A flexible and biodegradable electronic blood vessel. Photo: Xingyu Jiang et al.
A flexible and biodegradable electronic blood vessel. Photo: Xingyu Jiang et al.

Researchers in China and Switzerland have developed electronic blood vessels that can be actively tuned to address subtle changes in the body after implantation. The blood vessels – made from a metal-polymer conductor membrane that's flexible and biodegradable – can mimic natural blood vessels. They have also proved to be conductive in in vitro experiments and able to effectively replace key arteries in rabbits.

This research, reported in a paper in Matter, could overcome the limitations of conventional tissue engineered blood vessels (TEBVs), which serve as passive scaffolds. The new TEBVs could coordinate with other electronic devices to deliver genetic material, allow controlled drug release and facilitate the formation of new endothelial blood vessel tissue.

"We take the natural blood vessel-mimicking structure and go beyond it by integrating more comprehensive electrical functions that are able to provide further treatments, such as gene therapy and electrical stimulation," explains lead author Xingyu Jiang, a researcher at the Southern University of Science and Technology and the National Center for NanoScience and Technology in China.

Previous research has developed a variety of TEBVs that provide mechanical support for hard-to-treat blockages of tiny blood vessels in patients with cardiovascular disease. But these TEBVs have limitations: they cannot proactively assist in regenerating blood vessel tissue and, unlike natural tissue, often cause inflammation in response to blood flow. "None of the existing small-diameter TEBVs has met the demands of treating cardiovascular diseases," says Jiang.

To surpass the limitations of existing technologies, Jiang and his colleagues fabricated their biodegradable electronic blood vessels by using a cylindrical rod to roll up a metal-polymer conductor membrane made from poly(L-lactide-co-ε-caprolactone). They showed that, in the lab, electrical stimulation from the blood vessel increased the proliferation and migration of endothelial cells in a wound healing model, suggesting that electrical stimulation could facilitate the formation of new endothelial blood vessel tissue.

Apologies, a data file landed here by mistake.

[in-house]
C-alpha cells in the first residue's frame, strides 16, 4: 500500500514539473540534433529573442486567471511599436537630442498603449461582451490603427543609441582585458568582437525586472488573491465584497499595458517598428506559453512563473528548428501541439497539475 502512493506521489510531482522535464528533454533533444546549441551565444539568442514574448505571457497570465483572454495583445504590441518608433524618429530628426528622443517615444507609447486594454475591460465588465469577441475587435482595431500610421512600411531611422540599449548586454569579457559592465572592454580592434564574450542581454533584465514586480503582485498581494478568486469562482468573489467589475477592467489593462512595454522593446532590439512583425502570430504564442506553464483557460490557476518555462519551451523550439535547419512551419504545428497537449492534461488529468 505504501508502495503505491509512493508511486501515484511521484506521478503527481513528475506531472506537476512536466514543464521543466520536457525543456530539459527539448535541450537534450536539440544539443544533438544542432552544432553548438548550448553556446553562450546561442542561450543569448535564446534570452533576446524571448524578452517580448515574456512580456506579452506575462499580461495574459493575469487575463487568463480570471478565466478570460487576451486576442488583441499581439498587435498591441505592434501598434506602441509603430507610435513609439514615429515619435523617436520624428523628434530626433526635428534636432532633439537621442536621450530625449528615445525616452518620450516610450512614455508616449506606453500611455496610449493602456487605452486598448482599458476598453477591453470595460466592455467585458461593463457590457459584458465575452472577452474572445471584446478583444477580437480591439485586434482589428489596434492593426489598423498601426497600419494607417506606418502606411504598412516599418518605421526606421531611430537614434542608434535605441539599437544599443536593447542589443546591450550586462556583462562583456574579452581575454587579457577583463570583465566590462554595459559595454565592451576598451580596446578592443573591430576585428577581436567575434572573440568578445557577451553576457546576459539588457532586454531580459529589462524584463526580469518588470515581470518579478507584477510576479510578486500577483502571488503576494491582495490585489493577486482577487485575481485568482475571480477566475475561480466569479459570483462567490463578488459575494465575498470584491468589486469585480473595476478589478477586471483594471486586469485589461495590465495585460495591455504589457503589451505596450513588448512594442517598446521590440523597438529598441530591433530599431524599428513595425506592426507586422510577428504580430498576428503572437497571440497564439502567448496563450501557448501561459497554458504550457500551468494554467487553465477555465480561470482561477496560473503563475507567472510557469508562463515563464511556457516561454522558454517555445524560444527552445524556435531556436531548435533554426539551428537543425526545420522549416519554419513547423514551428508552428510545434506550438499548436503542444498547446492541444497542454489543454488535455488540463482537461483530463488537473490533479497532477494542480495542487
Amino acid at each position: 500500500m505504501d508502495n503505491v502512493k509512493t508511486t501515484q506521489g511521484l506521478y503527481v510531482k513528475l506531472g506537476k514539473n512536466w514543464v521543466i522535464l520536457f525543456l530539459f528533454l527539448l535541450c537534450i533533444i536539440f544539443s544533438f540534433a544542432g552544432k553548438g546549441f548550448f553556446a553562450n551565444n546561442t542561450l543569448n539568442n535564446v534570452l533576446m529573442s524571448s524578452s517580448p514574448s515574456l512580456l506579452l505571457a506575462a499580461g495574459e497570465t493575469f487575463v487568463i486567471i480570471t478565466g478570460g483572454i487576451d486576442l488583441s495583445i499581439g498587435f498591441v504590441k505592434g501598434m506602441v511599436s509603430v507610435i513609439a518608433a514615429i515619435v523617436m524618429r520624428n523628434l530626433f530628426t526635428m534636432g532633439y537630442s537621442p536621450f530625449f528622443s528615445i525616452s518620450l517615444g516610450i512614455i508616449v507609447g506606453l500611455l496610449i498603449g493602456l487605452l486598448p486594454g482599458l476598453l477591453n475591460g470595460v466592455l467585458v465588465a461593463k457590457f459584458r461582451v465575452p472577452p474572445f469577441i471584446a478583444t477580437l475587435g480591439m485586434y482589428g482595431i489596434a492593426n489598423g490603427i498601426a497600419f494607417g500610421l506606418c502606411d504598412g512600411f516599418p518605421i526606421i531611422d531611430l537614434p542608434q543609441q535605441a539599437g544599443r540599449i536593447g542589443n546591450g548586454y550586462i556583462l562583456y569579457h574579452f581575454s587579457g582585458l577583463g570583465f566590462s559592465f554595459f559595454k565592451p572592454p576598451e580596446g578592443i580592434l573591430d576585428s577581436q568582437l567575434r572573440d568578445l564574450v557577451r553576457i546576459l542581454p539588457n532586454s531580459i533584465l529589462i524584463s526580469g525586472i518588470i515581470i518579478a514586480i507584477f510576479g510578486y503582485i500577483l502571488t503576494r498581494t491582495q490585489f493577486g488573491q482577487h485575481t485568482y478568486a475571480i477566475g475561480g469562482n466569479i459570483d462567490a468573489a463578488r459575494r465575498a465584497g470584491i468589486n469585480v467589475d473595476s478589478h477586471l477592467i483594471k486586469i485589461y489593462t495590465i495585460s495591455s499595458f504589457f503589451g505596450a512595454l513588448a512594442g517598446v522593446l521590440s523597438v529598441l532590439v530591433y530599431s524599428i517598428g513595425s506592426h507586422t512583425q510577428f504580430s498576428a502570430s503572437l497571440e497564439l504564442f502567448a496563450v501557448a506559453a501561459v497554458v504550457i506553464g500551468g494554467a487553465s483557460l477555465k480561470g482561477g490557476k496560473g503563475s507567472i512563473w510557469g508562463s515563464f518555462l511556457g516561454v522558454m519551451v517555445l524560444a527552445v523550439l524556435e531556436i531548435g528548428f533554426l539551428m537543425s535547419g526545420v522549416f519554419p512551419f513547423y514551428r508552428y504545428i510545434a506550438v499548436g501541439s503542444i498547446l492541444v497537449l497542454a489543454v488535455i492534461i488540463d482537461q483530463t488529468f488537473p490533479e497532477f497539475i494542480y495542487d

The researchers also integrated the blood vessels' flexible circuitry with an electroporation device, which applies an electrical field to make cell membranes more permeable. The combined technologies could successfully deliver green fluorescent protein DNA into three kinds of blood vessel cells in the lab.

Next, the researchers tested the device in New Zealand rabbits, replacing their carotid arteries – which supply blood to the brain, neck and face – with electronic blood vessels. Jiang and colleagues monitored the implants using doppler ultrasound imaging over the course of three months, finding that the device allowed for sufficient blood flow over the entire duration.

Imaging tests that use X-rays and dye to peer inside arteries revealed that the artificial arteries appeared to function just as well as the natural ones, with no sign of narrowing. When the researchers removed the implants and analyzed the rabbits' internal organs at the end of the three-month period, they discovered no evidence that the devices had produced an inflammatory response.

While these electronic blood vessels demonstrated promise as surrogate arteries in rabbits, Jiang acknowledges that more work must be done before the technology will be ready for human trials, including long-term safety tests in larger cohorts of rabbits and other animals. Additionally, in order to be suitable for long-term implantation, the electronic blood vessels would need to be paired with smaller electronics than the electroporation device used in this study.

"In the future, optimizations need be taken by integrating it with minimized devices, such as minimized batteries and built-in control systems, to make all the functional parts fully implantable and even fully bio-degradable in the body," says Jiang. The researchers also hope that this technology could someday be combined with artificial intelligence to collect and store detailed information about an individual's blood velocity, blood pressure and blood glucose levels.

This story is adapted from material from Cell Press, with editorial changes made by Materials Today. The views expressed in this article do not necessarily represent those of Elsevier. Link to original source.